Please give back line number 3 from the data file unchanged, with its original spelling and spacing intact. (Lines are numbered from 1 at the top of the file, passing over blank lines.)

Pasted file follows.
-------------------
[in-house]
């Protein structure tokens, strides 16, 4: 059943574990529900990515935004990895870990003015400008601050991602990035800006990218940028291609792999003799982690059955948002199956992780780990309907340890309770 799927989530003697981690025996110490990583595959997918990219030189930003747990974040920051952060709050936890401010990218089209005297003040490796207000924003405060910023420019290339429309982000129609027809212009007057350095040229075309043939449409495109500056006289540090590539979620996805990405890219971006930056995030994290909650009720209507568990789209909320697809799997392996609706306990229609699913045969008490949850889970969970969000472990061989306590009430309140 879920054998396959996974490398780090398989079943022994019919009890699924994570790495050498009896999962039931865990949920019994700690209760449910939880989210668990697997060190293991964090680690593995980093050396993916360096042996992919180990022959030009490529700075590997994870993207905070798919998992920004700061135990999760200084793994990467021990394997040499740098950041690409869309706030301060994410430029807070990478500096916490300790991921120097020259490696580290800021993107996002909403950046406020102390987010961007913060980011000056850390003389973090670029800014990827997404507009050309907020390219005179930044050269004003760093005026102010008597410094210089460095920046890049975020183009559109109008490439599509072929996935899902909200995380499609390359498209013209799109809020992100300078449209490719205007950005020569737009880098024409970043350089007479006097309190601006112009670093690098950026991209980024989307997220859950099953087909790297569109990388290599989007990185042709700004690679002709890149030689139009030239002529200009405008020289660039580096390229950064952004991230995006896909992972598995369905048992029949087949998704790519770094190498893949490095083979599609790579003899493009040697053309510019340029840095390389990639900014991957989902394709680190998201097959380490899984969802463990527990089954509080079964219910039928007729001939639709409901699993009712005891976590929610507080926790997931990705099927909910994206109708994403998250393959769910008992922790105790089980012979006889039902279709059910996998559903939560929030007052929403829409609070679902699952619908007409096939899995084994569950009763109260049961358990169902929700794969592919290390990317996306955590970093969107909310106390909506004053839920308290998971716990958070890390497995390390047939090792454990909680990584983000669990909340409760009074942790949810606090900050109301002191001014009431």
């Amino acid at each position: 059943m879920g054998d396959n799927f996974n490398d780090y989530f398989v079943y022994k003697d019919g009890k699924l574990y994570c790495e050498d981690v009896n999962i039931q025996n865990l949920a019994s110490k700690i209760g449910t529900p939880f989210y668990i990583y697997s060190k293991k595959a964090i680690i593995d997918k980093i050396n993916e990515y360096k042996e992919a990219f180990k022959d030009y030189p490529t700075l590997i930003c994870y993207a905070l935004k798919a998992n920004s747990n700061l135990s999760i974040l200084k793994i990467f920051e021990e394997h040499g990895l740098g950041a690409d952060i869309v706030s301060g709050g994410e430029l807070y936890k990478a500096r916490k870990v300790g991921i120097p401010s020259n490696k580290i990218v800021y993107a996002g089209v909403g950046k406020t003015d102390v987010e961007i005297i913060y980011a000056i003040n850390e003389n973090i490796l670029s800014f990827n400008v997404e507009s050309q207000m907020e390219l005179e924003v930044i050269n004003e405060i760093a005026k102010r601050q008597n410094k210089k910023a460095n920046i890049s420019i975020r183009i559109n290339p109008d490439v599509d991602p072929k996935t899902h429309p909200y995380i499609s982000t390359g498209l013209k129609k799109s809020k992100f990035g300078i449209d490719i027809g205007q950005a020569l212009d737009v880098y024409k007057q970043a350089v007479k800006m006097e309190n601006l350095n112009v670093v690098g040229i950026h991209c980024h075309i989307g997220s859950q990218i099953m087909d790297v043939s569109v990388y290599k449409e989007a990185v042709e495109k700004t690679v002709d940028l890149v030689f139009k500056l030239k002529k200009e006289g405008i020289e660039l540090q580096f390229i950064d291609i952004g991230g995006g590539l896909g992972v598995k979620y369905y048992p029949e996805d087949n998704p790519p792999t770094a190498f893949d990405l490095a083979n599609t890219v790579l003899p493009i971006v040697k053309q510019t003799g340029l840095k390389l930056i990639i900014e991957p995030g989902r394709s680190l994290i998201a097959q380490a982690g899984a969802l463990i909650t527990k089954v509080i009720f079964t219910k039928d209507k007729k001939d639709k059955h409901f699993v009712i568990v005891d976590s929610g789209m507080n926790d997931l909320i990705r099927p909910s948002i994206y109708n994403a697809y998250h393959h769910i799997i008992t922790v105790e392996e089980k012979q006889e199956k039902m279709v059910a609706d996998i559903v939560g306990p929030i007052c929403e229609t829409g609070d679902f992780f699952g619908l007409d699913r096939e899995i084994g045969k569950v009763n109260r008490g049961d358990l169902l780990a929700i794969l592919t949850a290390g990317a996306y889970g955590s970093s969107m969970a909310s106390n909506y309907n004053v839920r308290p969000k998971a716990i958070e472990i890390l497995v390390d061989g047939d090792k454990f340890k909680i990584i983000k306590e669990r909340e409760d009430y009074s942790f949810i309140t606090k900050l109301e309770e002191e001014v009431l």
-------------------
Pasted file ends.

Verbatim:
């Amino acid at each position: 059943m879920g054998d396959n799927f996974n490398d780090y989530f398989v079943y022994k003697d019919g009890k699924l574990y994570c790495e050498d981690v009896n999962i039931q025996n865990l949920a019994s110490k700690i209760g449910t529900p939880f989210y668990i990583y697997s060190k293991k595959a964090i680690i593995d997918k980093i050396n993916e990515y360096k042996e992919a990219f180990k022959d030009y030189p490529t700075l590997i930003c994870y993207a905070l935004k798919a998992n920004s747990n700061l135990s999760i974040l200084k793994i990467f920051e021990e394997h040499g990895l740098g950041a690409d952060i869309v706030s301060g709050g994410e430029l807070y936890k990478a500096r916490k870990v300790g991921i120097p401010s020259n490696k580290i990218v800021y993107a996002g089209v909403g950046k406020t003015d102390v987010e961007i005297i913060y980011a000056i003040n850390e003389n973090i490796l670029s800014f990827n400008v997404e507009s050309q207000m907020e390219l005179e924003v930044i050269n004003e405060i760093a005026k102010r601050q008597n410094k210089k910023a460095n920046i890049s420019i975020r183009i559109n290339p109008d490439v599509d991602p072929k996935t899902h429309p909200y995380i499609s982000t390359g498209l013209k129609k799109s809020k992100f990035g300078i449209d490719i027809g205007q950005a020569l212009d737009v880098y024409k007057q970043a350089v007479k800006m006097e309190n601006l350095n112009v670093v690098g040229i950026h991209c980024h075309i989307g997220s859950q990218i099953m087909d790297v043939s569109v990388y290599k449409e989007a990185v042709e495109k700004t690679v002709d940028l890149v030689f139009k500056l030239k002529k200009e006289g405008i020289e660039l540090q580096f390229i950064d291609i952004g991230g995006g590539l896909g992972v598995k979620y369905y048992p029949e996805d087949n998704p790519p792999t770094a190498f893949d990405l490095a083979n599609t890219v790579l003899p493009i971006v040697k053309q510019t003799g340029l840095k390389l930056i990639i900014e991957p995030g989902r394709s680190l994290i998201a097959q380490a982690g899984a969802l463990i909650t527990k089954v509080i009720f079964t219910k039928d209507k007729k001939d639709k059955h409901f699993v009712i568990v005891d976590s929610g789209m507080n926790d997931l909320i990705r099927p909910s948002i994206y109708n994403a697809y998250h393959h769910i799997i008992t922790v105790e392996e089980k012979q006889e199956k039902m279709v059910a609706d996998i559903v939560g306990p929030i007052c929403e229609t829409g609070d679902f992780f699952g619908l007409d699913r096939e899995i084994g045969k569950v009763n109260r008490g049961d358990l169902l780990a929700i794969l592919t949850a290390g990317a996306y889970g955590s970093s969107m969970a909310s106390n909506y309907n004053v839920r308290p969000k998971a716990i958070e472990i890390l497995v390390d061989g047939d090792k454990f340890k909680i990584i983000k306590e669990r909340e409760d009430y009074s942790f949810i309140t606090k900050l109301e309770e002191e001014v009431l």